Improved clinical use of Twin-block and Herbst as a result of radiating viscoelastic tissue forces on the condyle and fossa in treatment and long-term retention: growth relativity.Am J Orthod Dentofacial Orthop 2000; 117(3):247-66AJ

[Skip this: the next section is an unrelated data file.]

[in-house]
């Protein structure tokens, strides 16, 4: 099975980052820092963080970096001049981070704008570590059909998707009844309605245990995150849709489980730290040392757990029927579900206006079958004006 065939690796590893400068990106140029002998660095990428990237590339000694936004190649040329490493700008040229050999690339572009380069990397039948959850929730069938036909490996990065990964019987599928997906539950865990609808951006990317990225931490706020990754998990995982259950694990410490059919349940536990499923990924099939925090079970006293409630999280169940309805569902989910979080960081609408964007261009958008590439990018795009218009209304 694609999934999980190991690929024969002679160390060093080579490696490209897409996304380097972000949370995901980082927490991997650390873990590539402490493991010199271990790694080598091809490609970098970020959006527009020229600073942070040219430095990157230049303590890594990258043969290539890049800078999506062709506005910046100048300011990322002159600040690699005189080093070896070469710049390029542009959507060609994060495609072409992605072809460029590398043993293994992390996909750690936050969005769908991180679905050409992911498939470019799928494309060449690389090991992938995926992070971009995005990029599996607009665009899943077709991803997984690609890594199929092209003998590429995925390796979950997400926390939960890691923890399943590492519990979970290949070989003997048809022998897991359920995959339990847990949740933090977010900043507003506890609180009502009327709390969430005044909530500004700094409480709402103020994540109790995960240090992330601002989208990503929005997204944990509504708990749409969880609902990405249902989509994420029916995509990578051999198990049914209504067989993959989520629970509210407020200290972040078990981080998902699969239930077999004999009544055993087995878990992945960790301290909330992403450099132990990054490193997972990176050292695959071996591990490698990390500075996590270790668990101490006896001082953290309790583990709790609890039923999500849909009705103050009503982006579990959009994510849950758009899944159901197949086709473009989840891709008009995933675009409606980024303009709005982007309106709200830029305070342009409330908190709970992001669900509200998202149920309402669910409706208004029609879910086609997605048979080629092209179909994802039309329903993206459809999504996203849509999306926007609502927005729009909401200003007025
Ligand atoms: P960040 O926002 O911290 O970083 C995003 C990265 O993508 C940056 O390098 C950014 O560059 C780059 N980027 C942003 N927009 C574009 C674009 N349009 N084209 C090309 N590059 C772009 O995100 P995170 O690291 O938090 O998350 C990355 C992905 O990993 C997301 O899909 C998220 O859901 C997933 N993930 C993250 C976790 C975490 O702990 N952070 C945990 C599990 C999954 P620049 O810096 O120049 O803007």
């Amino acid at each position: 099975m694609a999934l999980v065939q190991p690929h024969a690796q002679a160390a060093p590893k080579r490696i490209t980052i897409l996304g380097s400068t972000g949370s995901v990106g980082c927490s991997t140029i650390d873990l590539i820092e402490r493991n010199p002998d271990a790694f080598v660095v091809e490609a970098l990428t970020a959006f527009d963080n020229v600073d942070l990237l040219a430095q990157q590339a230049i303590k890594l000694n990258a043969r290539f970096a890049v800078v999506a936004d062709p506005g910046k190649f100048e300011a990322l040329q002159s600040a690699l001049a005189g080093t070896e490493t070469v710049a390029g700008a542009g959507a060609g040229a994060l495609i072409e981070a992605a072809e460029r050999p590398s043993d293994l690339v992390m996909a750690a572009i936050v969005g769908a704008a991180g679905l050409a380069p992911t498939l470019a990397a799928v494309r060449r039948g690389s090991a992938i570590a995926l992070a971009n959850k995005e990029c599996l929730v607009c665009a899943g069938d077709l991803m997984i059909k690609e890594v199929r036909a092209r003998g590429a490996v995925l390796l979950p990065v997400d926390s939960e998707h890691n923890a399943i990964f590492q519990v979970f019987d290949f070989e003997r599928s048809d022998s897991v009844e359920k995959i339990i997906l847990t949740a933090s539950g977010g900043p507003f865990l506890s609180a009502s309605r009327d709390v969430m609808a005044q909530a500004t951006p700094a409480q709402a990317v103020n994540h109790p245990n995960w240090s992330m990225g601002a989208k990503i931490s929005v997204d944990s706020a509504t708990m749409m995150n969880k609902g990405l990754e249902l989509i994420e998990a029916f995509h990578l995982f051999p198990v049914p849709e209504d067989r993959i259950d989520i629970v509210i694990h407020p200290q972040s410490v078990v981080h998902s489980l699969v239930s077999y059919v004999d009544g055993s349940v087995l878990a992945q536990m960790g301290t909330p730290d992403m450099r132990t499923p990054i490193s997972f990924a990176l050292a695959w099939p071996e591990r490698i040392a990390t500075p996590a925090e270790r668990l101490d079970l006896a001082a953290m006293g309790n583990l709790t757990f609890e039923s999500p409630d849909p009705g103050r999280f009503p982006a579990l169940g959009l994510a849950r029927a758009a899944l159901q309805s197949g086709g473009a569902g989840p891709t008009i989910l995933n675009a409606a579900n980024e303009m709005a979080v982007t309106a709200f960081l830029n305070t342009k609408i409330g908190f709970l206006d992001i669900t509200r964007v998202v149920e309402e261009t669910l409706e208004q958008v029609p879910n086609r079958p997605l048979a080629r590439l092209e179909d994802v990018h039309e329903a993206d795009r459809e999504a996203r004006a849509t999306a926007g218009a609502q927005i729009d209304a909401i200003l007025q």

Understanding mechanisms of action for orthopedic appliances is critical for orthodontists who hope to treat and retain the achieved corrections in patients with initial Class II mandibular retrognathism. That knowledge can help orthodontists produce clinically significant bone formation and avoid compression at the condyle-glenoid fossa region. It also assists us to understand the differences between short-term and long-term treatment results. It was previously thought that increased activity in the postural masticatory muscles was the key to promoting condyle-glenoid fossa growth. By analyzing results from several studies, we postulate that growth modification is associated with decreased activity, which leads to our nonmuscular hypothesis. This premise has its foundation on 3 key specific findings: significant glenoid fossa bone formation occurs during treatment that includes mandibular displacement; glenoid fossa modification is a result of the stretch forces of the retrodiskal tissues, capsule, and altered flow of viscous synovium; observations that glenoid fossa bone formation takes place a distance from the soft tissue attachment. The latter observation is explained by transduction or referral of forces. Evidence is presented, therefore, that the 3 trigger switches for glenoid fossa growth can similarly initiate short-term condylar growth modifications because the 2 structures are contiguous. These are displacement, several direct viscoelastic connections, and transduction of forces. Histologic evidence further shows that stretched retrodiskal tissues also insert directly into the condylar head's fibrocartilaginous layer. The impact of the viscoelastic tissues may be highly significant and should be considered along with the standard skeletal, dental, neuromuscular, and age factors that influence condyle-glenoid fossa growth with orthopedic advancement. These biodynamic factors are also capable of reversing effects of treatment on mandibular growth direction, size, and morphology. Relapse occurs as a result of release of the condyle and ensuing compression against the newly proliferated retrodiskal tissues together with the reactivation of muscle activity. To describe condyle-glenoid fossa growth modification, an analogy is made to a light bulb on a dimmer switch. The condyle illuminates in treatment, dims down in the retention period, to near base levels over the long-term.